RIP1 regulates p27Kip1 mRNA levels by repressing the p27Kip1 promoter, and regulation of p27Kip1 by RIP1 is blocked by inhibition of PI3K. Expression of RIP1 is sufficient to induce a potent activation of the PI3K–Akt pathway; however, the kinase activity of RIP1 is not required for activation of PI3K–Akt, as an RIP1 mutant lacking the kinase domain activates Akt and downregulates p27Kip1. This is analogous to the lack of a requirement for the kinase activity of RIP1 in NF‐κB activation. It has been proposed that RIP1 acts as an adaptor in NF‐κB activation (Meylan & Tschopp, 2005), and we propose a similar mechanism for RIP1 in the activation of PI3K, with the death domain having a crucial role. It is known that Akt negatively regulates the expression of p27Kip1 by inactivation of forkhead transcription factors. We found that RIP1 suppressed the activity of forkhead transcription factors in reporter assays. Overexpression of a wild‐type FoxO3a or a constitutively active mutant FoxO3a inhibits the RIP‐mediated suppression of p27Kip1 transcription. Finally, mutation of a forkhead‐binding site in the p27Kip1 promoter abolishes the ability of RIP1 to downregulate p27Kip1. These experiments show that RIP1 negatively regulates p27Kip1 expression by activating a PI3K–Akt–forkhead pathway, whereas RIP1‐mediated JNK activation does not seem to be important for RIP1‐mediated p27Kip1 or FoxO regulation (Fig 5).
As RIP1 expression favours cell‐cycle progression, RIP1 could contribute to cellular proliferation during states of inflammation. From our recent work, we propose that RIP1 is an important node in the cross‐talk between inflammatory and growth factor signalling and cell‐cycle progression pathways. Here, we have shown that RIP1 activates the PI3K–Akt pathway and promotes cell‐cycle progression. However, consistent with the known complexity of inflammatory and NF‐κB signalling pathways, RIP1 might have antiproliferative/apoptotic or proliferative effects depending on the cellular context. For example, we have recently shown that RIP1 negatively regulates the expression of EGFR in fibroblasts (Ramnarain et al, 2008). Future studies will investigate the role of RIP1 in cancer.
Plasmids and cell lines. Wild‐type RIP and deletion mutants of RIP domains were cloned into pcDNA3.1 with a carboxy‐terminal Flag tag. Immortalized wild‐type and rip1−/− 3T3 cell lines were prepared according to established protocols. A forkhead response element linked to Luc (pGL3‐E4‐BBEx6), FoxO3a wild type and FoxO3aA3 were provided by Dr Diego Castrillon. A putative FoxO transcription factor‐binding site (GGTTTGTTG) around −683 relative to the translation start site was mutated with primer 5′‐GCAAGCCAGAGCAGGTGGGTTGGCAGCAGTACC‐3′ according to the manufacturer's protocol (QuikChangeMultiSite‐Directed Mutagenesis Kit, Stratagene, La Jolla, CA, USA).
Antibodies. The antibodies used in this study are listed in the supplementary information online.
Northern blot. RIP−/− MEFs or RIP−/− MEFs reconstituted with RIP for 16 h were used in this experiment and northern blot was conducted using standard protocols (supplementary information online).
Transfection. 293 cells were transfected using the calcium phosphate technique and expression of transfected genes was confirmed by western blot. For transient transfection experiments, cells were collected 24–48 h after transfection.
Luciferase assays. A total of 2 × 105 293 cells were transfected with either p27Kip1‐Luc or FHRE‐Luc (pGL3‐E4‐DBEx6) along with RIP plasmids or empty vector, or FoxO plasmids. A dual‐luciferase reporter assay system was used according to the instructions of the manufacturer (Promega, Madison, WI, USA). Firefly luciferase activity was measured in a luminometer and normalized on the basis of Renilla luciferase activity.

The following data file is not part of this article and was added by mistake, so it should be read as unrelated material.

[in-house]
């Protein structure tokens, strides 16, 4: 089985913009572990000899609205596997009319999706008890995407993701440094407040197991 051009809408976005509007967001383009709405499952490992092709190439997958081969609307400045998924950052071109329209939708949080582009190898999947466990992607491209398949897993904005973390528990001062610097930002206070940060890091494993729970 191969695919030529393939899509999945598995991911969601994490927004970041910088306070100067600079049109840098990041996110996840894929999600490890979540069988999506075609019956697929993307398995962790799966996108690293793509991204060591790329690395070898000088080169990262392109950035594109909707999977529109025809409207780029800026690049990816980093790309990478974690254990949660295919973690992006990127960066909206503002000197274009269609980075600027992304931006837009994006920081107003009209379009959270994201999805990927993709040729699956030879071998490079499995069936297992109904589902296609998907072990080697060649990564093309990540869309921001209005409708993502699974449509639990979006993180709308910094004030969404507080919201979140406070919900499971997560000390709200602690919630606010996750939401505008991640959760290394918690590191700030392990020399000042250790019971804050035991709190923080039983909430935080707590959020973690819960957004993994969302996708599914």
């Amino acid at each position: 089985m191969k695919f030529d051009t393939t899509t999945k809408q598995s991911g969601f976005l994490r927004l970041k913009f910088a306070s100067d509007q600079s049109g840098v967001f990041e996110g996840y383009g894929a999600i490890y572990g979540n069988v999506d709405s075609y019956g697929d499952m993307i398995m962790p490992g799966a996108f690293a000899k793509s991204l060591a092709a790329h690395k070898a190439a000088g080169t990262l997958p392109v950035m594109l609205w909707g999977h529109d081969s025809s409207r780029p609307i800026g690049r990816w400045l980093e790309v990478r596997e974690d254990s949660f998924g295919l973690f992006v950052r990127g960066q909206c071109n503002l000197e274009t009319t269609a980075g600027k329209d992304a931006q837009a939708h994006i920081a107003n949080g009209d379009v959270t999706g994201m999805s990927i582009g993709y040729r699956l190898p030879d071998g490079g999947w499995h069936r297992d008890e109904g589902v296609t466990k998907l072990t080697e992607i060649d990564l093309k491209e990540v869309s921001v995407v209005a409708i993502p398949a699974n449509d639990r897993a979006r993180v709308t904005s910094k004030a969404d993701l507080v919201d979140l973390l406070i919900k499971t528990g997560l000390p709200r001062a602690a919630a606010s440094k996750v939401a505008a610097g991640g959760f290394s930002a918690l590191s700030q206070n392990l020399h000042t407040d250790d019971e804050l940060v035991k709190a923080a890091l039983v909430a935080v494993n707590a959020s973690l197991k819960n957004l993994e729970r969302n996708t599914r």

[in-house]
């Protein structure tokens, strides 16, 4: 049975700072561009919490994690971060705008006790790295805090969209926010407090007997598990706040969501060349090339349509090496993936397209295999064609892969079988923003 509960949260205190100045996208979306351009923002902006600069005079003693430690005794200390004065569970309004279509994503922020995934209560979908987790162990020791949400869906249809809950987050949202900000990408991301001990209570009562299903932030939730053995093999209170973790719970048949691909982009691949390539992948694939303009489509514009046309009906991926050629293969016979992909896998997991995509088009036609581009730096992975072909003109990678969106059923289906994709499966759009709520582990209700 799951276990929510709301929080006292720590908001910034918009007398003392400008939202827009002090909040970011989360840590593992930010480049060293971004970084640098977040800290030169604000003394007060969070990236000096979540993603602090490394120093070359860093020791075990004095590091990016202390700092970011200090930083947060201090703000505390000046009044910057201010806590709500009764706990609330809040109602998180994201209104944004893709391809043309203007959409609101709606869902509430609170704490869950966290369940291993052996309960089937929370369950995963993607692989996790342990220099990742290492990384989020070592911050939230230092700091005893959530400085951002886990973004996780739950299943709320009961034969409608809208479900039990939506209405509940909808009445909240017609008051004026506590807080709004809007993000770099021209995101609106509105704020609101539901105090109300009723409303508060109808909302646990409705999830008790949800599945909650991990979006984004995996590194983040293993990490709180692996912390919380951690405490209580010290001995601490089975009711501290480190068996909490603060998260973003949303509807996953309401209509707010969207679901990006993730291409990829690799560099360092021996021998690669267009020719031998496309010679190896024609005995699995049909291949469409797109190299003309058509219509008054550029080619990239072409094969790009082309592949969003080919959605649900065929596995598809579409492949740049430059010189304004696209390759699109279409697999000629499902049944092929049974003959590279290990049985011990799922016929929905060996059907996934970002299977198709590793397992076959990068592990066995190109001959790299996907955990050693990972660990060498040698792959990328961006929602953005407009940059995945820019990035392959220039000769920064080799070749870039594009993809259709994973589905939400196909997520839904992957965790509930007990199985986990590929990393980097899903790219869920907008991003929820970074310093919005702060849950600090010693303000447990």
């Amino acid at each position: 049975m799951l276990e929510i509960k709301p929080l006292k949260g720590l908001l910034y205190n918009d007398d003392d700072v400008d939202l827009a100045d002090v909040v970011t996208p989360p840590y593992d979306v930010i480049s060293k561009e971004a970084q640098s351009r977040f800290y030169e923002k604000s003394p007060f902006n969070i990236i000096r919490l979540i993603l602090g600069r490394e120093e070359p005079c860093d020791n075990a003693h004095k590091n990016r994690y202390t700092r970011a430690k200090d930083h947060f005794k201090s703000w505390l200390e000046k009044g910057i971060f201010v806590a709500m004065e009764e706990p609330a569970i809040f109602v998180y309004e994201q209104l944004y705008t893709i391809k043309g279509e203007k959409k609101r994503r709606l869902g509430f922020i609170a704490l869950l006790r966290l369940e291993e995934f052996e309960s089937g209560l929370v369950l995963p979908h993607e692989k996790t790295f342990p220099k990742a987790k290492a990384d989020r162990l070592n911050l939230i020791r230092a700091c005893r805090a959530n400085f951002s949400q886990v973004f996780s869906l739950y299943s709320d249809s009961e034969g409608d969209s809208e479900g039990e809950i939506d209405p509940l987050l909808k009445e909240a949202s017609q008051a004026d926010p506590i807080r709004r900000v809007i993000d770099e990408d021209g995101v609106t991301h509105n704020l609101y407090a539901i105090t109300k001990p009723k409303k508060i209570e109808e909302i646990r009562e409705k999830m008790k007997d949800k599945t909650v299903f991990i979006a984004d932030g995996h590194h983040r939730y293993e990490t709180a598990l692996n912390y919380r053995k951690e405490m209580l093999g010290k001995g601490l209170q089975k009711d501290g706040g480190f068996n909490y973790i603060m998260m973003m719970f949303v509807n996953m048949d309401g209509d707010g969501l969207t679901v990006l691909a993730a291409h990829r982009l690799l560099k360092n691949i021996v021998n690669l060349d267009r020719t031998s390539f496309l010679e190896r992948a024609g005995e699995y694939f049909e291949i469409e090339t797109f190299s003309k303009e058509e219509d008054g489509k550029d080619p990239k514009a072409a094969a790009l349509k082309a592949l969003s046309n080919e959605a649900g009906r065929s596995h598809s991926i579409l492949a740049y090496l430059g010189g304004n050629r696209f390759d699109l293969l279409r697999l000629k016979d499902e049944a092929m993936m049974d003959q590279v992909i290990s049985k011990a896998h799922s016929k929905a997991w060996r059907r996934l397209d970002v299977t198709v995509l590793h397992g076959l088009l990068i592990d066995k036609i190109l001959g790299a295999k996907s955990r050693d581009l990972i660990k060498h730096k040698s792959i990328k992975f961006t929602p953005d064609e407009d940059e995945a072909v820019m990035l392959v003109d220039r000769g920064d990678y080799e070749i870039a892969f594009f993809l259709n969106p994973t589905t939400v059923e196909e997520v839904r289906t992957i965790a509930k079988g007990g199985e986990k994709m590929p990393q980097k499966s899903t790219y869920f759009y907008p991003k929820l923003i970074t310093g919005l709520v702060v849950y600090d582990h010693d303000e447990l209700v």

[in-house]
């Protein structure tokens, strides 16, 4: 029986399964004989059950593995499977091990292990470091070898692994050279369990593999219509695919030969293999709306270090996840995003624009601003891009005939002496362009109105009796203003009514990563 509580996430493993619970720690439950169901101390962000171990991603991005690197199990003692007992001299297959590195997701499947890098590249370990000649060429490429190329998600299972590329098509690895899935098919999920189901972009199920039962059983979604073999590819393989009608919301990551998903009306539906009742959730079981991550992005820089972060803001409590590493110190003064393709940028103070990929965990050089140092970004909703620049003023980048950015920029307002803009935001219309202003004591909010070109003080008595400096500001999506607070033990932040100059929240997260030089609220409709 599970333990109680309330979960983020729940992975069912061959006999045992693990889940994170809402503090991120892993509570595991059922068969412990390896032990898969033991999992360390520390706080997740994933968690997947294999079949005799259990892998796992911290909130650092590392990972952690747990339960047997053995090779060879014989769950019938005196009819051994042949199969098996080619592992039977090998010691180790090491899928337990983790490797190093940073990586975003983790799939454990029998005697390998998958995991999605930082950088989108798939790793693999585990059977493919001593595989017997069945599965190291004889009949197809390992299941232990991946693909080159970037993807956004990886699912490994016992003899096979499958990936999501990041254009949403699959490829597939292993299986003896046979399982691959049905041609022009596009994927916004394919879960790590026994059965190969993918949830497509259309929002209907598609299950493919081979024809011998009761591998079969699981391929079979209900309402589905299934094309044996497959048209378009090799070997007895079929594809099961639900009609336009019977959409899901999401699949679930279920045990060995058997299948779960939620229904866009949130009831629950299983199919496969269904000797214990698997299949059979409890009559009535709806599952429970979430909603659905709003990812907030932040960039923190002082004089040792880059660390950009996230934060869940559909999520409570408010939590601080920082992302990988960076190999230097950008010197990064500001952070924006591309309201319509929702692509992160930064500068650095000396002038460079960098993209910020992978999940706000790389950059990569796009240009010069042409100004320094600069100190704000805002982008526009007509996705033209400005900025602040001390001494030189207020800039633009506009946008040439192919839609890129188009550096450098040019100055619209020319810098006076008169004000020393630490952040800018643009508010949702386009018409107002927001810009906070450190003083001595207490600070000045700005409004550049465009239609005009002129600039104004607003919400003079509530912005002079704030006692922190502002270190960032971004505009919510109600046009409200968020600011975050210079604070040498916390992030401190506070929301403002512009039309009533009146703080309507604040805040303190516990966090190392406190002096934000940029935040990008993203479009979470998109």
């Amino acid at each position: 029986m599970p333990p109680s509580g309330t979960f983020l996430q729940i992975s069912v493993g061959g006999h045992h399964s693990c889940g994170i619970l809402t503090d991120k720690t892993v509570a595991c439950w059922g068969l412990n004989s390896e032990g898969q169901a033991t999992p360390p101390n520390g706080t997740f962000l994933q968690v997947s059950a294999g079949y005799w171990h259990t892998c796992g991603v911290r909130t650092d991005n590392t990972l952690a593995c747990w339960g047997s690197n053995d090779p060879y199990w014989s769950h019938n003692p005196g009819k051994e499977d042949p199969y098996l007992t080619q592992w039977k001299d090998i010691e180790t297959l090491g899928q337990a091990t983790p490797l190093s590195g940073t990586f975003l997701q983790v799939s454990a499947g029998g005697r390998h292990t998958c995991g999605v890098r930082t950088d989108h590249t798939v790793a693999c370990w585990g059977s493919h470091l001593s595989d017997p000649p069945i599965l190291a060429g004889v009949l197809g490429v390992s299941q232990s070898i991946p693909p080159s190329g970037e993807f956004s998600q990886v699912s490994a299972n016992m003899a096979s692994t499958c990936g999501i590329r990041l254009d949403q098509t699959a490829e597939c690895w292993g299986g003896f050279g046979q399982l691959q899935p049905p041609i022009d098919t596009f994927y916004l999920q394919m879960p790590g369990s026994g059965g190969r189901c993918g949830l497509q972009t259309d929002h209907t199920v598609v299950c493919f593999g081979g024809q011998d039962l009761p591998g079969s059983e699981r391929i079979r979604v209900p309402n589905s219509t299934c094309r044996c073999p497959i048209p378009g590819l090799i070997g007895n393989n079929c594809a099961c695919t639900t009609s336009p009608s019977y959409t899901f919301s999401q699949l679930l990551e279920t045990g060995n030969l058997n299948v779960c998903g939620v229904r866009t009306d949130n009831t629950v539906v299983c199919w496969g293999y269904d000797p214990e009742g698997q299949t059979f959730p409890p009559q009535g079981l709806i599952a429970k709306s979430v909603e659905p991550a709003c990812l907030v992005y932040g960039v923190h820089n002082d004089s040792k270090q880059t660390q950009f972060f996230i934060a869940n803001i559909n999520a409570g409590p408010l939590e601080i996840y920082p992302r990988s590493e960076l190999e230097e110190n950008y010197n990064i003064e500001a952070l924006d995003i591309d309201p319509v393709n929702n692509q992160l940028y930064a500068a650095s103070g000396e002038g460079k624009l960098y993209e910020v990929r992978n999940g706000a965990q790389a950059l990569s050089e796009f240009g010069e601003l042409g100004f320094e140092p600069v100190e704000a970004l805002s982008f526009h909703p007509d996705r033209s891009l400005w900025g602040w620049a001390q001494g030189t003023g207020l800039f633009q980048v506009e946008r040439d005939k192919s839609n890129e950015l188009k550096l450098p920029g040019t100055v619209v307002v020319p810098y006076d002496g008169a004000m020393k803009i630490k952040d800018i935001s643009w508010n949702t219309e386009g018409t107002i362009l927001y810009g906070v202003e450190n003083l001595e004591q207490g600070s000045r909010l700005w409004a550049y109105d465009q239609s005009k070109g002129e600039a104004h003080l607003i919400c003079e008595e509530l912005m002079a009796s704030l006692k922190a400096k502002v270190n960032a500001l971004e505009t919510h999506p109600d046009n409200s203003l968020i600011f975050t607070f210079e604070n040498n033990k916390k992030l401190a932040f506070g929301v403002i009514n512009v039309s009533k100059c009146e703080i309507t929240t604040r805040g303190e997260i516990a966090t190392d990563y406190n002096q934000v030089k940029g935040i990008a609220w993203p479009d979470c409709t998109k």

Production of adenovirus expressing RIP1. RIP1 wild type or DKD mutant with a deletion of the kinase domain (deletion of amino acids 1–303) was cloned into an adenoviral vector. This resulted in a Tet operon‐minimal CMV promoter‐driven cassette in place of the AdE1 region; Ad‐tTA (tetracycline‐controlled transactivator) was also prepared. A multiplicity of infection of 50 was used in the experiments. A p27Kip1 adenovirus was obtained from Vector Biolabs (Philadelphia, PA, USA). Cells were exposed to RIP1 adenovirus in the presence or absence of tetracycline in this Tet‐off system.
Cell‐cycle analysis. Cell‐cycle analysis was performed according to standard protocols. For nocodazole experiments, cells were serum starved for 48 h followed by the addition of RIP1 for 24 h. At 24 h after RIP1 addition, nocodazole (100 ng/ml) was added for a further 16 h followed by cell‐cycle analysis.
BrdU incorporation assay. RIP−/− cells were plated in a 96‐well plate. Cells were serum starved for 48 h followed by the addition of RIP1 for 24 h and later subjected to a BrdU incorporation assay using a kit obtained from EMD Biosciences (no. QIA58, Gibbstown, NJ, USA) according to the manufacturer's instructions. BrdU was added for 2 h before starting the assay.
Statistical analysis. Error bars represent the means±s.d. of three independent experiments. To determine the statistical significance between different samples, we used Student's t‐test. A P‐value of <0.05 was considered to be statistically significant.
Supplementary information is available at EMBO reports online (http://www.emboreports.org).
Conflict of Interest
The authors declare that they have no conflict of interest.
Supplementary Figs 1–6
We thank M. Kelliher for RIP‐knockout MEFs, M. Karin for JNK‐knockout MEF cell lines, D. Castrillon for FoxO plasmids and T. Sakai for p27Kip1 luciferase construct. This work was supported in part by the National Institutes of Health grant CA 78741 to A.A.H. and by funding from the Annette Strauss Center for Neuro‐oncology at the University of Texas Southwestern Medical Center.
- Copyright © 2008 European Molecular Biology Organization